Tom

https://tstage9.wixsite.com/nyc-modeling

Time...It marches on...without ever turning around to see if anyone is even keeping in step.

Moderator
  • Member since
    June 2003
  • From: Northeast OH
  • 17,227 posts
Posted by tstage on Thursday, September 7, 2023 1:15 PM

gmpullman
There's plenty of photos of uncompleted cars in a Google Search. They all seem to show the four-part tank shell.

Thanks, Ed.  That's most likely the case.  I'm sure Tichy will confirm that in their email reply.

I'd be glad to donate it to your project if you can use it, Tom. (looks like I paid all of $10. for it who knows when!). See you in Berea?

Thank you for the kind offer.  I don't think I've been to either the Kirtland or the Berea shows since 2018.  I was planning to attend Berea this year.  Maybe we could meet up outside one of the buildings around lunch time.

Apparently 50 of these lot 831 cars were in NYC diesel fuel service.

Yea, that's what intriques me about those cars.  Would they have been used "as is" for refueling?  Or, would they have refueled a fueling facility - e.g. Walthers?

Tom

https://tstage9.wixsite.com/nyc-modeling

Time...It marches on...without ever turning around to see if anyone is even keeping in step.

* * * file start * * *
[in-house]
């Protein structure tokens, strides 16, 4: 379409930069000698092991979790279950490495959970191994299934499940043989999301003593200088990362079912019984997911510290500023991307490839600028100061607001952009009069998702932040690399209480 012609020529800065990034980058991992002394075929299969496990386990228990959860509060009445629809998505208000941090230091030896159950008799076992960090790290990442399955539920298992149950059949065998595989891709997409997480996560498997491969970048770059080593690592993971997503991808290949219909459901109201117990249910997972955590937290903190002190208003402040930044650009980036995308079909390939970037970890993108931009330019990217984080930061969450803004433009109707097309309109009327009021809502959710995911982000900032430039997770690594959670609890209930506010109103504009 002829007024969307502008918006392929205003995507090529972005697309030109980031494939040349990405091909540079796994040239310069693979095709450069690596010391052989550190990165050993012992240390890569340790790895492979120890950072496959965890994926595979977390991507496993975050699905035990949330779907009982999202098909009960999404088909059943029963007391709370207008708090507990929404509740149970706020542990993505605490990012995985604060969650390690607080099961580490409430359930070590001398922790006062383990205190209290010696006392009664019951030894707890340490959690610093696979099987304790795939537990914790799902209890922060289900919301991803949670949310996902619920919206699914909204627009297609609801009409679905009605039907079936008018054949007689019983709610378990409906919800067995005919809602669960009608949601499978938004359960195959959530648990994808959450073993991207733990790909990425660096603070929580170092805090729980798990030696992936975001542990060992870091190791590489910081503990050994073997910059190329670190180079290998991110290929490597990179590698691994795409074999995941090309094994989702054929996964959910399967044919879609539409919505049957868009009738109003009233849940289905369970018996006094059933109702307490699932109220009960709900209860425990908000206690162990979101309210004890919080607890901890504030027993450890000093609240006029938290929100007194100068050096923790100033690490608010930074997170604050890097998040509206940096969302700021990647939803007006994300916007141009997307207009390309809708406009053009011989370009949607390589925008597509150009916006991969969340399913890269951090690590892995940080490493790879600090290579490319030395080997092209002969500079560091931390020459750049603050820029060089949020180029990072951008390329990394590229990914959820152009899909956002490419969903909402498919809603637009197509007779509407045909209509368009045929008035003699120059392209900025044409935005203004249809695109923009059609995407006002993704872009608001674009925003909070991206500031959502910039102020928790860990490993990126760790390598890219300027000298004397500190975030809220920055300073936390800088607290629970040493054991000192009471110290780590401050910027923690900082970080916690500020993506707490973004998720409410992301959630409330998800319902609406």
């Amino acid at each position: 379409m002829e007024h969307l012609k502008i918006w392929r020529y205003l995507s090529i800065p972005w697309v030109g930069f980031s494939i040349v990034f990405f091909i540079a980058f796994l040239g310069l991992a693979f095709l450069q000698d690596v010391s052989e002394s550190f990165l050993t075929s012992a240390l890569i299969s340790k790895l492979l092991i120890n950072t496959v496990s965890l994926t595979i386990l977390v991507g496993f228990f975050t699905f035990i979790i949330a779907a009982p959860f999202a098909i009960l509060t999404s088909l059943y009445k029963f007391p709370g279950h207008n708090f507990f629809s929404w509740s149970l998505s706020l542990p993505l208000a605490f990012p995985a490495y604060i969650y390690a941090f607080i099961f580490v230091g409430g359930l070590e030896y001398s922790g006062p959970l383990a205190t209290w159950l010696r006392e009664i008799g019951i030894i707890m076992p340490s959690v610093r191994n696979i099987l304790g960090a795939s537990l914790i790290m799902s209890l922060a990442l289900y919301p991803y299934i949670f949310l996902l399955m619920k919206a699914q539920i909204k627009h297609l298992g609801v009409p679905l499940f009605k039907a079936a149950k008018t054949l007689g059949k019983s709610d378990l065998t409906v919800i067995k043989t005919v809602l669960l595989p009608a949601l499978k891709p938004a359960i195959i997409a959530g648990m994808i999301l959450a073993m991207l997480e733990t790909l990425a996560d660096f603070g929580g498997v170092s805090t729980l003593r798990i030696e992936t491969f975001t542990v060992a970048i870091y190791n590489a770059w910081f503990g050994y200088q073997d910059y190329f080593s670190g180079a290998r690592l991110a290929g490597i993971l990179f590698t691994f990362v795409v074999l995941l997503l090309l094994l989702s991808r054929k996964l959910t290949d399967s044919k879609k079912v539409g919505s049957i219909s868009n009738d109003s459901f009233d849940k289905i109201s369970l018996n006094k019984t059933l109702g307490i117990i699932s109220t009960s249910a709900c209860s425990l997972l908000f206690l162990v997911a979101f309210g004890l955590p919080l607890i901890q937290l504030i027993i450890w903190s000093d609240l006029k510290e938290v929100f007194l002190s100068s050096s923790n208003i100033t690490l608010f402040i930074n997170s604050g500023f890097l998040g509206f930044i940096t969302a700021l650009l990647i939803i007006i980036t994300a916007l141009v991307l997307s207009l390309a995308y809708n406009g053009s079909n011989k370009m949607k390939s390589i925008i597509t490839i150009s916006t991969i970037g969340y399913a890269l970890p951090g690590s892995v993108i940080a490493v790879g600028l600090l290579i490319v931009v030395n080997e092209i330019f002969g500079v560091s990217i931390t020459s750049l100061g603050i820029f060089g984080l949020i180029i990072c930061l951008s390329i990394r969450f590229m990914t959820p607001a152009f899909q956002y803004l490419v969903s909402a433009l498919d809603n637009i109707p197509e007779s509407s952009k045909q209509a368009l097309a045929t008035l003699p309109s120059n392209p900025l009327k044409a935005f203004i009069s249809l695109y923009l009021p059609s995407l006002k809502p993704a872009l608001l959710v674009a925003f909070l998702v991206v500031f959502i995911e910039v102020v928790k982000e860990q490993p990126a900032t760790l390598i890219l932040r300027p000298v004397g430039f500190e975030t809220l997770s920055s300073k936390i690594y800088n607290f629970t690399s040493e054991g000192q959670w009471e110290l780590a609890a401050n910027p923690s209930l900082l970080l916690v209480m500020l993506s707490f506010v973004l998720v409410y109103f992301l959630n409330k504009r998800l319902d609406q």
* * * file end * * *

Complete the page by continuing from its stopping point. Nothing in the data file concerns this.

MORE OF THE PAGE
• Member since
    January 2017
  • From: Southern Florida Gulf Coast
  • 18,255 posts
Posted by SeeYou190 on Thursday, September 7, 2023 7:54 PM

tstage
I was aware of the brass Precision Scale 12K gal tank car.  Unfortunately, the tank dome is the newer type.

I own a couple of examples of the Precision Scale 10,000 gallon tank car.

Everything about this model is just a little off. The tank is too large in diameter, it is a few feet too long, and it sits a little high on the rails.

-Photographs by Kevin Parson

Since I model a fantasy world, the odd features of the model do not effect me.

-Kevin

Living the dream.

  • Member since
    August 2003
  • From: Collinwood, Ohio, USA
  • 16,326 posts
Posted by gmpullman on Thursday, September 7, 2023 9:16 PM

tstage
I don't think I've been to either the Kirtland or the Berea shows since 2018.

I still like Berea and the one in Mount Hope is good. I've given up on Kirtland. It was always a zoo.

tstage
Yea, that's what intriques me about those cars.  Would they have been used "as is" for refueling?  Or, would they have refueled a fueling facility - e.g. Walthers?

I'm fascinated by the pre-EPA diesel fueling efforts by various railroads. A classic view is the Santa Fe Es being serviced in Albuquerque. Study the tank cars on the left and the run of the hoses. The tank is being pressurized by an air line:

 Santa-Fe_Albuquerque-3-1943 by Edmund, on Flickr

I can make out a locomotive oil stand pipe over one of the tank domes yet the car in the foreground has shiny wheels so these car(s) must be moved to be refilled. Lots to see and study in this photo. Note the young man strolling through all the activity.

I believe the NYC tank cars were used for transport from a refinery to the various fueling points along the railroad and the diesel transloaded into semi-permanent tanks. Some, as I mentioned the Mohawk tenders, were rather makeshift. Look on page 104 of the NYC Color Guide One for some examples. One car looks like it has a cantilevered boom that can be swung out toward the servicing track.